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SAWYER BROWN

Mark & Beach Street Records

Country music fans know Mark Miller as the frontman of the veteran band Sawyer Brown, which first found fame in the 1980s after winning Star Search and has since released 16 major label albums, including the brand new Mission Temple Fireworks Stand. But Christian rock fans may know Miller as the founder of Beach Street Records, the label with Casting Crowns and singer/songwriter Josh Bates. Considering he's been a lifelong believer, this avenue makes perfect sense, though Miller is the first to admit he wasn't at all familiar with how the Christian music industry worked at first. It wasn't until a phone call from Bates' father and meeting a string of connected friends—including Steven Curtis Chapman—that Miller started entertaining ideas of a label, which he continues to balance with Sawyer Brown's packed calendar.

How did you get started working within the Christian music industry?

Mark Miller: I got a call from Josh Bates' father [a pastor], and he wanted me to work with his boys on a Christian project. I was a big Steven Curtis Chapman, Michael W. Smith and Third Day fan, but I wasn't hooked into the industry behind the scenes. But when Josh was 13 and [his brother] Eric was 15, I had them play for me and I was amazed at how phenomenal they were on mandolin and guitar. Josh had not gone through puberty yet and had an incredibly high voice, but I've never been a big fan of taking children out their life as a child and turning them into a recording artist. I don't remember what I told them, but it might have been to the effect of "call me when they get out of high school."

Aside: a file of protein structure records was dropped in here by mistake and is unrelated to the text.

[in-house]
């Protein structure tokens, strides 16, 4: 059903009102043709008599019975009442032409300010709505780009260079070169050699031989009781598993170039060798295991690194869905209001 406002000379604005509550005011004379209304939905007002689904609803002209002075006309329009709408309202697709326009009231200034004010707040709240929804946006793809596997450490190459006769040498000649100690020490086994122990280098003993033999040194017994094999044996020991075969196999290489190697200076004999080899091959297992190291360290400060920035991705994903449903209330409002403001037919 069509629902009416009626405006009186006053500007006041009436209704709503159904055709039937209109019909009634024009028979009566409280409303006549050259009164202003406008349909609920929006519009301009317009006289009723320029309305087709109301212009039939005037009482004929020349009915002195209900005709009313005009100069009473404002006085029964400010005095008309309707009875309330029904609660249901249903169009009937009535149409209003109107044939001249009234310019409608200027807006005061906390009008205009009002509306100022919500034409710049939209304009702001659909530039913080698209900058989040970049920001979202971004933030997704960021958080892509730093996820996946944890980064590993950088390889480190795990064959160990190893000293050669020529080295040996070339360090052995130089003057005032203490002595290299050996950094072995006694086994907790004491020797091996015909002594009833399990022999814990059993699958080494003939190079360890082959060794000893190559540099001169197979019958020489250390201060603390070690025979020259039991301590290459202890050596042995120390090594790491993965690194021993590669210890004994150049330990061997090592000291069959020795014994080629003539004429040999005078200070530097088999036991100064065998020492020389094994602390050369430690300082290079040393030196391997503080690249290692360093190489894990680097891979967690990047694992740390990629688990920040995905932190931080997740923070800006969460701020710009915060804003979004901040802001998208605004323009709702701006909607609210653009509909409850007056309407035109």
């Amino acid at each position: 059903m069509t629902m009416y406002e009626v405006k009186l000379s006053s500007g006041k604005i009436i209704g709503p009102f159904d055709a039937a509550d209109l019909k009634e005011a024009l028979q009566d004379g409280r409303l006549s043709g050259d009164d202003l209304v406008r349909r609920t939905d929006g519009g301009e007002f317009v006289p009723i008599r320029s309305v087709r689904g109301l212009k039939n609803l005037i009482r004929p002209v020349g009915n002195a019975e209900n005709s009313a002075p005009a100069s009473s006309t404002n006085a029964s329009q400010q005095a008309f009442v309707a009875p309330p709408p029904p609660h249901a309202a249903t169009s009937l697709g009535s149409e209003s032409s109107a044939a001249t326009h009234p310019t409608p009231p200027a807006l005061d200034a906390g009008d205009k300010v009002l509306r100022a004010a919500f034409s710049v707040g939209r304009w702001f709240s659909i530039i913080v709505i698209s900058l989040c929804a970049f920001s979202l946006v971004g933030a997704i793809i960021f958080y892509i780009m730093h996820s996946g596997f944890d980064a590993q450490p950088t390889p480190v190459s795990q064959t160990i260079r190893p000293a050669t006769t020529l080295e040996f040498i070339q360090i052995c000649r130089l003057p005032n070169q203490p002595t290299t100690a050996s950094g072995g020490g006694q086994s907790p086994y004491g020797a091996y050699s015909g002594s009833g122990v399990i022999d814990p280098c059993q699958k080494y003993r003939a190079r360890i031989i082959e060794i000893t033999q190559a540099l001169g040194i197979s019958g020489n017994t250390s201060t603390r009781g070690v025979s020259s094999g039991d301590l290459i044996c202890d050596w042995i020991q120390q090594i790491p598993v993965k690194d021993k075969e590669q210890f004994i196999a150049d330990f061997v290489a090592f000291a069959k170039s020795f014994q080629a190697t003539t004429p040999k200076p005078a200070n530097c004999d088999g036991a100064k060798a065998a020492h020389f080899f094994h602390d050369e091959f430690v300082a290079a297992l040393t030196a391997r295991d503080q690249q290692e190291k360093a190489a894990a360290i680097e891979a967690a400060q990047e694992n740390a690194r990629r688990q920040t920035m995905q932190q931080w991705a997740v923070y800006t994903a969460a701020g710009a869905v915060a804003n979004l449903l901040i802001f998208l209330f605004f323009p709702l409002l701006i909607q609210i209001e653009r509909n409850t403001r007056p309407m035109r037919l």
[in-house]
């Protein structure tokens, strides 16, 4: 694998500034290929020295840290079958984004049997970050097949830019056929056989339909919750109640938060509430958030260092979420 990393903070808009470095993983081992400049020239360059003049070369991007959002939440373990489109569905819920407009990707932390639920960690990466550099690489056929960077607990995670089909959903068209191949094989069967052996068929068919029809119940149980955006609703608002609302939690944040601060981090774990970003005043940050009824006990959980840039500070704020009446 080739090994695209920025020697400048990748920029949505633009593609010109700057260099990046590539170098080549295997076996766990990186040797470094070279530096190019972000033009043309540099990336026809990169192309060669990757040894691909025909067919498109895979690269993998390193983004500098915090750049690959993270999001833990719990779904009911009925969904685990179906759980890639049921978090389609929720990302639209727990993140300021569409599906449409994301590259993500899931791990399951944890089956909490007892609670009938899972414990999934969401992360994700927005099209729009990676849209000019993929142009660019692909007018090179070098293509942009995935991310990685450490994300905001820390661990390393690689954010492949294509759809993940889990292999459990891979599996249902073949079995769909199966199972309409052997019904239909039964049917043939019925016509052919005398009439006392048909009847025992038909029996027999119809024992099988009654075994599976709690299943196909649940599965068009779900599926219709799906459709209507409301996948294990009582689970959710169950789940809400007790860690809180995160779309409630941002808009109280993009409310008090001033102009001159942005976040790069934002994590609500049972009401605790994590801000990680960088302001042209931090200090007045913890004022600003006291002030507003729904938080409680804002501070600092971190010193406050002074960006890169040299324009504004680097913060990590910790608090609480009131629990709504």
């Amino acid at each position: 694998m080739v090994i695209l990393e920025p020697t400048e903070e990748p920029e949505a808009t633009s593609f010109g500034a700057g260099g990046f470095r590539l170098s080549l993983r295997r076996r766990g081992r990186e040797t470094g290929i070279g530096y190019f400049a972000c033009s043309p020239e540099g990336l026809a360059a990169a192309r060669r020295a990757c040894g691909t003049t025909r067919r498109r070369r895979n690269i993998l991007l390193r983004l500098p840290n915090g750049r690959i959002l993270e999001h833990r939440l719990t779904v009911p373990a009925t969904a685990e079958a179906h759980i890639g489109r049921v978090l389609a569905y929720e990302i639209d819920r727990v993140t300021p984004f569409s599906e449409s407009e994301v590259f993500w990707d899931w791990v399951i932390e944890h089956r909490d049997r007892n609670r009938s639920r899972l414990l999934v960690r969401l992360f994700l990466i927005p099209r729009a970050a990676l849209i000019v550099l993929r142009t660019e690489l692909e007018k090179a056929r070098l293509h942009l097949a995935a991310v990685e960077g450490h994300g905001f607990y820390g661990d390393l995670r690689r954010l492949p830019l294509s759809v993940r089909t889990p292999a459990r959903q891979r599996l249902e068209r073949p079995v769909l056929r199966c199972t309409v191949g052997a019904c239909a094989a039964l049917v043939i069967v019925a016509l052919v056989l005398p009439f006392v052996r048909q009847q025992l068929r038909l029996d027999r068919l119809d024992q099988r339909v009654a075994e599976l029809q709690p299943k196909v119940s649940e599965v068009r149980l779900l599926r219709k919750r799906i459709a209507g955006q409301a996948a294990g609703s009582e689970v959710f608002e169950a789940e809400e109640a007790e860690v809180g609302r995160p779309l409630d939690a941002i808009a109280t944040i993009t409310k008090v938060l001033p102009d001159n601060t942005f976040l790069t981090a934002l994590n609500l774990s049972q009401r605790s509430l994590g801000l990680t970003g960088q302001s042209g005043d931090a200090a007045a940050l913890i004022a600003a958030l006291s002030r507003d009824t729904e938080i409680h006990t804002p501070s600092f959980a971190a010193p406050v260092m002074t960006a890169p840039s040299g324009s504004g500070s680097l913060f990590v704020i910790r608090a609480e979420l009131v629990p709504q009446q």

Sure enough, their father called and said the boys have progressed even more, asking if I would produce them. I told Pastor Bates I appreciated his confidence but had no idea where to start in the Christian music industry. He said "I think you're supposed to do it" and hung up the phone.

Where did you turn at that point?

Miller: The only friend I had in the [Christian] industry [at that point] was a guy who mixed some of our records. So I called him one day and said, "This is Mark," and he said "The answer is yes." I said, "You don't even know what I'm going to ask," and he said, "Yes, I think you should do it." I told him I got a call from a pastor who had two really talented sons and he wanted me involved in their careers. He told me he had a feeling what the call was about and said he'd help. From there I told Pastor Bates I'd get involved since he was so adamant, and soon I started to spend some time with Josh to get more familiar with his talents.

At what point did the buzz on Josh and ideas about Beach Street start to brew?

Miller: My good friend Terry Hemmings, who at one time owned Reunion [Records], had his kids in the same school as my kids. He found out about what Josh and I were doing, and told me there was really something there. Even though he was out of the music industry at the time, he said we should do something together. And before you knew it, he was offered a position as CEO of Provident. He called and said, "Now we can do something together." He was serious.

Where did Casting Crowns fit into this equation?